It was a dark and stormy night—October 21st—the night of Clayoquot Action’s Mount Polley Eyewitness Report presentation in Tofino. The evening featured Nitanis Desjarlais, Dan Lewis and Bonny Glambeck who had all traveled from the west coast to witness the Mount Polley disaster.
The power was flickering on and off as we set up the projector. Nitanis made the drive out from Port Alberni in harrowing conditions, but arrived safely with time to spare.
The evening was well attended despite the weather. Check out this 30 minute video for a succinct overview of events on and since August 4th—when the tailings dam at Imperial Metals’ Mount Polley mine ruptured.
The evening began with an update by Tla-o-qui-aht First Nations member Joe Martin on Imperial Metals’ activities in Tla-o-qui-aht territory. He also sang a traditional welcome song (not shown in the video).
Cree / Nuu chah nulth filmmaker Nitanis Desjarlais spoke about travelling to the Yuct Ne Senxiymetkwe Camp to help Secwepemc First Nations women light the sacred fire at the mine entrance. Her footage clearly showed the courage of these women, and she also documented a field trip to Hazeltine Creek to witness the aftermath. Her presentation is not included in this movie as she is working on a longer film about Mount Polley.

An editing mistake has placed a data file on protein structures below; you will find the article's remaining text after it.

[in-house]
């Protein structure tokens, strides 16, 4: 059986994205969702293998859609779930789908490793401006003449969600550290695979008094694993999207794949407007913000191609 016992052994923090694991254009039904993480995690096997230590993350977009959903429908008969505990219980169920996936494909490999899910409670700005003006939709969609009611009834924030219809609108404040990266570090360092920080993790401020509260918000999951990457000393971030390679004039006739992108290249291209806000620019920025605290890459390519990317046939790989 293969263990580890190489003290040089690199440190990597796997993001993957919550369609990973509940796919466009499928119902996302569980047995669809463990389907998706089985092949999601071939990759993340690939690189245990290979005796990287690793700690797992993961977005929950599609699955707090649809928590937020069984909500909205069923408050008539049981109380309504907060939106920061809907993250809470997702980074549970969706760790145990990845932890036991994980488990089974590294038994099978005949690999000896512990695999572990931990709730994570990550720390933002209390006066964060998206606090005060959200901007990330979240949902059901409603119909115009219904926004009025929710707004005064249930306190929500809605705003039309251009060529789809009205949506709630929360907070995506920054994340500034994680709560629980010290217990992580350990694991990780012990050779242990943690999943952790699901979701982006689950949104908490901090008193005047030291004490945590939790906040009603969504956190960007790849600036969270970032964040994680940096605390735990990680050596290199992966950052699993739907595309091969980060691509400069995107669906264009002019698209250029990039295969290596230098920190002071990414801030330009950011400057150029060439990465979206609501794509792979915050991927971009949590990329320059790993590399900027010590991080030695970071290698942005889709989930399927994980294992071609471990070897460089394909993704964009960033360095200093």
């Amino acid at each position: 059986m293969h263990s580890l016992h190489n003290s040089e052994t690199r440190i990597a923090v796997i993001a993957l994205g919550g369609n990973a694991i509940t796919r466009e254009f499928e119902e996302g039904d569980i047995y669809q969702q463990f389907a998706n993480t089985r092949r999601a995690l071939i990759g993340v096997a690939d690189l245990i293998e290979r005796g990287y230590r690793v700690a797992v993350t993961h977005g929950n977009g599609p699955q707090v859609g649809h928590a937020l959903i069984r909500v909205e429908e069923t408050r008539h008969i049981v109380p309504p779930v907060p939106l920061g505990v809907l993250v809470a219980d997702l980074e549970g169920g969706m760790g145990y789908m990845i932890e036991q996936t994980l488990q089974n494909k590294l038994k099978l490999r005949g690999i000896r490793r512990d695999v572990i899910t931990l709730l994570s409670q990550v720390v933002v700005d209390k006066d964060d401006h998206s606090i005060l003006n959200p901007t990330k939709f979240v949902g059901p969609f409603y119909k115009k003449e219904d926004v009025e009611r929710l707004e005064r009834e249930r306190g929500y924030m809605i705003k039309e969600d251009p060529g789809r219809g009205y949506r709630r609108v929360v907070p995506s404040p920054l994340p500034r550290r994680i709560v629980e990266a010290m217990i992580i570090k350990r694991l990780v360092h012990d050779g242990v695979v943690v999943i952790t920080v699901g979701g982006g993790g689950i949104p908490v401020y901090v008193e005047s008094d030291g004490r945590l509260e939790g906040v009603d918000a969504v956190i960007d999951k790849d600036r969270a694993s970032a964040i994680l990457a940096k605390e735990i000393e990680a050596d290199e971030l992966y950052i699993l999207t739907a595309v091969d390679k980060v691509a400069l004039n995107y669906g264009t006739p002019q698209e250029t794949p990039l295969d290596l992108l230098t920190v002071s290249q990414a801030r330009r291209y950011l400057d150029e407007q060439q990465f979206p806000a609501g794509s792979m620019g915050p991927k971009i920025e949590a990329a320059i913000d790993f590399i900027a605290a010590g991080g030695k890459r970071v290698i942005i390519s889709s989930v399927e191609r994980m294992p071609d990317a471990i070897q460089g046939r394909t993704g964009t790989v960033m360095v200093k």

Mount Polley has served as a wake-up call. It seems the BC government and Imperial Metals would prefer if the disaster were forgotten. But Imperial must clean up their mess at Mount Polley, and BC mining policy must be re-written to prevent future disasters.
Certainly, no new mines should be opened until the Mount Polley dust settles—especially Imperial Metals’ proposed mines: Red Chris in Tahltan First Nations territory; Ruddock Creek in Neskonlith territory; and Catface and Fandora in Ahousaht and Tla-o-qui-aht First Nations territories, here in Clayoquot Sound.
Dan Lewis is Executive Director of Clayoquot Action.